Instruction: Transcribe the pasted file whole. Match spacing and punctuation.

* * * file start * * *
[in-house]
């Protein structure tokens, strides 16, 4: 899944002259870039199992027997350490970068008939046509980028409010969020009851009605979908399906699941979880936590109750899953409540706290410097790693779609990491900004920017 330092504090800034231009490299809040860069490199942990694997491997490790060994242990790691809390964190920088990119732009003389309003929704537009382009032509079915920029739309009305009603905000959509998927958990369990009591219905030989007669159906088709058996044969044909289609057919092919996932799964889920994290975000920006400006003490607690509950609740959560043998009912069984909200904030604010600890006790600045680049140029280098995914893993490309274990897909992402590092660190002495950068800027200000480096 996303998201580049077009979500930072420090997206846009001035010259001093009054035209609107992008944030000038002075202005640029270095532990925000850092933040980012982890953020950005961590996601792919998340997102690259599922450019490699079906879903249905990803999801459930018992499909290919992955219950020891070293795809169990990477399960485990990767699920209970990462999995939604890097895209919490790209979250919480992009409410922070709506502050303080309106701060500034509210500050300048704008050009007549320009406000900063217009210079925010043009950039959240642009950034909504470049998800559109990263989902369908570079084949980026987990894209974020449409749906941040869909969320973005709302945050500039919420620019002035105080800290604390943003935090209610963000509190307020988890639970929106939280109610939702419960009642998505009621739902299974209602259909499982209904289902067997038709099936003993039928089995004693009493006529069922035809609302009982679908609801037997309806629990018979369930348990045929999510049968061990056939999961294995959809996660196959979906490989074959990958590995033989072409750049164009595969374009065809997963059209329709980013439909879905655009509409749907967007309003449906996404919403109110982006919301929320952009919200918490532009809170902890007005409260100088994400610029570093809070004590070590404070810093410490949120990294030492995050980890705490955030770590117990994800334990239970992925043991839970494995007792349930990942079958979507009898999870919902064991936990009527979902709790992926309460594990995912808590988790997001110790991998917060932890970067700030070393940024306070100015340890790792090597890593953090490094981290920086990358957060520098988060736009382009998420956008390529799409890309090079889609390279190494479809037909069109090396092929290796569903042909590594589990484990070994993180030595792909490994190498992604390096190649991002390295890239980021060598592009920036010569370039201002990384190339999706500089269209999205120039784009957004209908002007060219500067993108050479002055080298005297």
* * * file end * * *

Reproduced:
[in-house]
């Protein structure tokens, strides 16, 4: 899944002259870039199992027997350490970068008939046509980028409010969020009851009605979908399906699941979880936590109750899953409540706290410097790693779609990491900004920017 330092504090800034231009490299809040860069490199942990694997491997490790060994242990790691809390964190920088990119732009003389309003929704537009382009032509079915920029739309009305009603905000959509998927958990369990009591219905030989007669159906088709058996044969044909289609057919092919996932799964889920994290975000920006400006003490607690509950609740959560043998009912069984909200904030604010600890006790600045680049140029280098995914893993490309274990897909992402590092660190002495950068800027200000480096 996303998201580049077009979500930072420090997206846009001035010259001093009054035209609107992008944030000038002075202005640029270095532990925000850092933040980012982890953020950005961590996601792919998340997102690259599922450019490699079906879903249905990803999801459930018992499909290919992955219950020891070293795809169990990477399960485990990767699920209970990462999995939604890097895209919490790209979250919480992009409410922070709506502050303080309106701060500034509210500050300048704008050009007549320009406000900063217009210079925010043009950039959240642009950034909504470049998800559109990263989902369908570079084949980026987990894209974020449409749906941040869909969320973005709302945050500039919420620019002035105080800290604390943003935090209610963000509190307020988890639970929106939280109610939702419960009642998505009621739902299974209602259909499982209904289902067997038709099936003993039928089995004693009493006529069922035809609302009982679908609801037997309806629990018979369930348990045929999510049968061990056939999961294995959809996660196959979906490989074959990958590995033989072409750049164009595969374009065809997963059209329709980013439909879905655009509409749907967007309003449906996404919403109110982006919301929320952009919200918490532009809170902890007005409260100088994400610029570093809070004590070590404070810093410490949120990294030492995050980890705490955030770590117990994800334990239970992925043991839970494995007792349930990942079958979507009898999870919902064991936990009527979902709790992926309460594990995912808590988790997001110790991998917060932890970067700030070393940024306070100015340890790792090597890593953090490094981290920086990358957060520098988060736009382009998420956008390529799409890309090079889609390279190494479809037909069109090396092929290796569903042909590594589990484990070994993180030595792909490994190498992604390096190649991002390295890239980021060598592009920036010569370039201002990384190339999706500089269209999205120039784009957004209908002007060219500067993108050479002055080298005297």